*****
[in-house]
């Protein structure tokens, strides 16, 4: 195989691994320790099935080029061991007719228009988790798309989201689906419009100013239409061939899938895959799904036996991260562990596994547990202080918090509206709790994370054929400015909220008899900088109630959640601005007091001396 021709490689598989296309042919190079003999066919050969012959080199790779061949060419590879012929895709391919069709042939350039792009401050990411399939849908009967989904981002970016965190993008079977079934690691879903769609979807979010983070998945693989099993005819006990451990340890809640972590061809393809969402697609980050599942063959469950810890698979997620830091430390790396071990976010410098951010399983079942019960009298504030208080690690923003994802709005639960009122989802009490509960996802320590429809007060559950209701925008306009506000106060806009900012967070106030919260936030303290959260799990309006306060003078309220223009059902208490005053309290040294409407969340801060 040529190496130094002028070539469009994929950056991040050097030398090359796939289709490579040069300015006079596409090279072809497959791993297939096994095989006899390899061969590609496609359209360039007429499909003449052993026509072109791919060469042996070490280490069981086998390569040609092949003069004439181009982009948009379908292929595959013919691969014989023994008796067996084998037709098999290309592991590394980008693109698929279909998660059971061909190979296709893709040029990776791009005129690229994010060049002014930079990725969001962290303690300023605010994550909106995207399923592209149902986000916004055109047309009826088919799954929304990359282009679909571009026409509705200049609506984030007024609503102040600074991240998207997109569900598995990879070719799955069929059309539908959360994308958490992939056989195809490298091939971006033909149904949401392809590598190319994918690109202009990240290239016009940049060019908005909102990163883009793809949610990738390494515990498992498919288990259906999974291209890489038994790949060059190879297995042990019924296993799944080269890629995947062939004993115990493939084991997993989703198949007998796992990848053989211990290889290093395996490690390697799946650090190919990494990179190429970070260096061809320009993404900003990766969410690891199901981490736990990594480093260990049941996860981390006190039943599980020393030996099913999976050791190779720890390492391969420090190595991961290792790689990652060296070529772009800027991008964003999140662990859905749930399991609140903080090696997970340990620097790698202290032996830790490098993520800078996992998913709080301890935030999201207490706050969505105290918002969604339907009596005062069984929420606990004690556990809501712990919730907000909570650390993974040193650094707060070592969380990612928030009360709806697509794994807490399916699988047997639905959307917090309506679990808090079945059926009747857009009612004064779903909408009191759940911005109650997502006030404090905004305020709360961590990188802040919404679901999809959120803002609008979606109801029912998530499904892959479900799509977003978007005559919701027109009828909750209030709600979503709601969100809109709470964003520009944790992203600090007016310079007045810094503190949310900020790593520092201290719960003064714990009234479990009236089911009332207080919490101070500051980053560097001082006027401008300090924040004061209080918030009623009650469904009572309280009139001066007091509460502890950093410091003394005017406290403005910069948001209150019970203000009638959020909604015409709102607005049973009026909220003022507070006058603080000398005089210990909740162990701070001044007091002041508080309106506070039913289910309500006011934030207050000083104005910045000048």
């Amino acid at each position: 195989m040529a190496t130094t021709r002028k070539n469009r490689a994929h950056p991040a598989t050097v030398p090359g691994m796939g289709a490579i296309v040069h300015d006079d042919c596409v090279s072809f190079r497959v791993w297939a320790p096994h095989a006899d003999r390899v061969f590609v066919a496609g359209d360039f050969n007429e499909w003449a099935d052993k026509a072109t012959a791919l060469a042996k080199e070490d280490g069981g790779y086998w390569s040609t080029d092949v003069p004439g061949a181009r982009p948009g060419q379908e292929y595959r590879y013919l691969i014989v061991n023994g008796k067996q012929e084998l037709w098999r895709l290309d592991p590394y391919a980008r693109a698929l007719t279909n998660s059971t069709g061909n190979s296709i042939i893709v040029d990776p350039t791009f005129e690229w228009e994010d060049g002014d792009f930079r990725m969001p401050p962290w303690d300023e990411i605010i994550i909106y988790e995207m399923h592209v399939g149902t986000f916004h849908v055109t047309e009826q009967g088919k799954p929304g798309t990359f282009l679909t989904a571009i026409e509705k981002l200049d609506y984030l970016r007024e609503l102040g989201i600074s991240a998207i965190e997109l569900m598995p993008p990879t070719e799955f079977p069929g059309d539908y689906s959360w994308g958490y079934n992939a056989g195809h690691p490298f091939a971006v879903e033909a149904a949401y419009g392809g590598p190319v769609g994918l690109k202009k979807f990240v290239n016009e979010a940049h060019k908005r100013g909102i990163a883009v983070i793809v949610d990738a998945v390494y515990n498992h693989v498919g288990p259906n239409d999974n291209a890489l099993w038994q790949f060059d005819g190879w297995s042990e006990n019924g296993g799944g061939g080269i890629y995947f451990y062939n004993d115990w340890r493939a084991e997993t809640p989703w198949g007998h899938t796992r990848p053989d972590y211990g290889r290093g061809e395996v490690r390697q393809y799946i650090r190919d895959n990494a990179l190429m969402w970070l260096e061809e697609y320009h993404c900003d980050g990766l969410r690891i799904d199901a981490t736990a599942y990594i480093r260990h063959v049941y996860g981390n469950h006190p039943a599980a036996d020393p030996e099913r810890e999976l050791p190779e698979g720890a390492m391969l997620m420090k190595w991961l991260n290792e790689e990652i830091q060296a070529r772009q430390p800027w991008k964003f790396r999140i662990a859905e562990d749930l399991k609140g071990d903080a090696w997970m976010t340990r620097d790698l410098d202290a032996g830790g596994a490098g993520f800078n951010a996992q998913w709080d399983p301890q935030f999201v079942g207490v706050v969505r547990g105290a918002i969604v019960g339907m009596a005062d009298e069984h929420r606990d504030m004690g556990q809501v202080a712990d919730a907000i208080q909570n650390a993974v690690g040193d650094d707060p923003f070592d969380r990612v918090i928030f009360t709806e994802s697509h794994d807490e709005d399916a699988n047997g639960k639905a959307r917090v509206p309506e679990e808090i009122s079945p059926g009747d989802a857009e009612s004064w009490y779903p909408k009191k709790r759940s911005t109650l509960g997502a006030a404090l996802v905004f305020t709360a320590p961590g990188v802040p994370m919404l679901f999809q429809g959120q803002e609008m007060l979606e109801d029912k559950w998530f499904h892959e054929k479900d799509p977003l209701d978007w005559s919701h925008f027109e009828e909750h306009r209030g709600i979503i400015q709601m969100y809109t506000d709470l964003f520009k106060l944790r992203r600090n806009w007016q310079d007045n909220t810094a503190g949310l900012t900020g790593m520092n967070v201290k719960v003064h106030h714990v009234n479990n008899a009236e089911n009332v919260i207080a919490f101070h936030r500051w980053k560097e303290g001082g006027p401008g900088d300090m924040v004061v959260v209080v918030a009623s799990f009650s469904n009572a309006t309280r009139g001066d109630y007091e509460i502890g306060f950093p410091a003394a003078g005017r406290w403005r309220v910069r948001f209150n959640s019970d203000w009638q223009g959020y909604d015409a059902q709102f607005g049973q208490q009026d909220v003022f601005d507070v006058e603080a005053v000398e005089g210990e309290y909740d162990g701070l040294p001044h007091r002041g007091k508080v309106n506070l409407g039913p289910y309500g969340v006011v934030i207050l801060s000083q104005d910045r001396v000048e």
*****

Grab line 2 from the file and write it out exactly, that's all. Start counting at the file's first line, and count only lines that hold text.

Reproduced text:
């Protein structure tokens, strides 16, 4: 195989691994320790099935080029061991007719228009988790798309989201689906419009100013239409061939899938895959799904036996991260562990596994547990202080918090509206709790994370054929400015909220008899900088109630959640601005007091001396 021709490689598989296309042919190079003999066919050969012959080199790779061949060419590879012929895709391919069709042939350039792009401050990411399939849908009967989904981002970016965190993008079977079934690691879903769609979807979010983070998945693989099993005819006990451990340890809640972590061809393809969402697609980050599942063959469950810890698979997620830091430390790396071990976010410098951010399983079942019960009298504030208080690690923003994802709005639960009122989802009490509960996802320590429809007060559950209701925008306009506000106060806009900012967070106030919260936030303290959260799990309006306060003078309220223009059902208490005053309290040294409407969340801060 040529190496130094002028070539469009994929950056991040050097030398090359796939289709490579040069300015006079596409090279072809497959791993297939096994095989006899390899061969590609496609359209360039007429499909003449052993026509072109791919060469042996070490280490069981086998390569040609092949003069004439181009982009948009379908292929595959013919691969014989023994008796067996084998037709098999290309592991590394980008693109698929279909998660059971061909190979296709893709040029990776791009005129690229994010060049002014930079990725969001962290303690300023605010994550909106995207399923592209149902986000916004055109047309009826088919799954929304990359282009679909571009026409509705200049609506984030007024609503102040600074991240998207997109569900598995990879070719799955069929059309539908959360994308958490992939056989195809490298091939971006033909149904949401392809590598190319994918690109202009990240290239016009940049060019908005909102990163883009793809949610990738390494515990498992498919288990259906999974291209890489038994790949060059190879297995042990019924296993799944080269890629995947062939004993115990493939084991997993989703198949007998796992990848053989211990290889290093395996490690390697799946650090190919990494990179190429970070260096061809320009993404900003990766969410690891199901981490736990990594480093260990049941996860981390006190039943599980020393030996099913999976050791190779720890390492391969420090190595991961290792790689990652060296070529772009800027991008964003999140662990859905749930399991609140903080090696997970340990620097790698202290032996830790490098993520800078996992998913709080301890935030999201207490706050969505105290918002969604339907009596005062069984929420606990004690556990809501712990919730907000909570650390993974040193650094707060070592969380990612928030009360709806697509794994807490399916699988047997639905959307917090309506679990808090079945059926009747857009009612004064779903909408009191759940911005109650997502006030404090905004305020709360961590990188802040919404679901999809959120803002609008979606109801029912998530499904892959479900799509977003978007005559919701027109009828909750209030709600979503709601969100809109709470964003520009944790992203600090007016310079007045810094503190949310900020790593520092201290719960003064714990009234479990009236089911009332207080919490101070500051980053560097001082006027401008300090924040004061209080918030009623009650469904009572309280009139001066007091509460502890950093410091003394005017406290403005910069948001209150019970203000009638959020909604015409709102607005049973009026909220003022507070006058603080000398005089210990909740162990701070001044007091002041508080309106506070039913289910309500006011934030207050000083104005910045000048």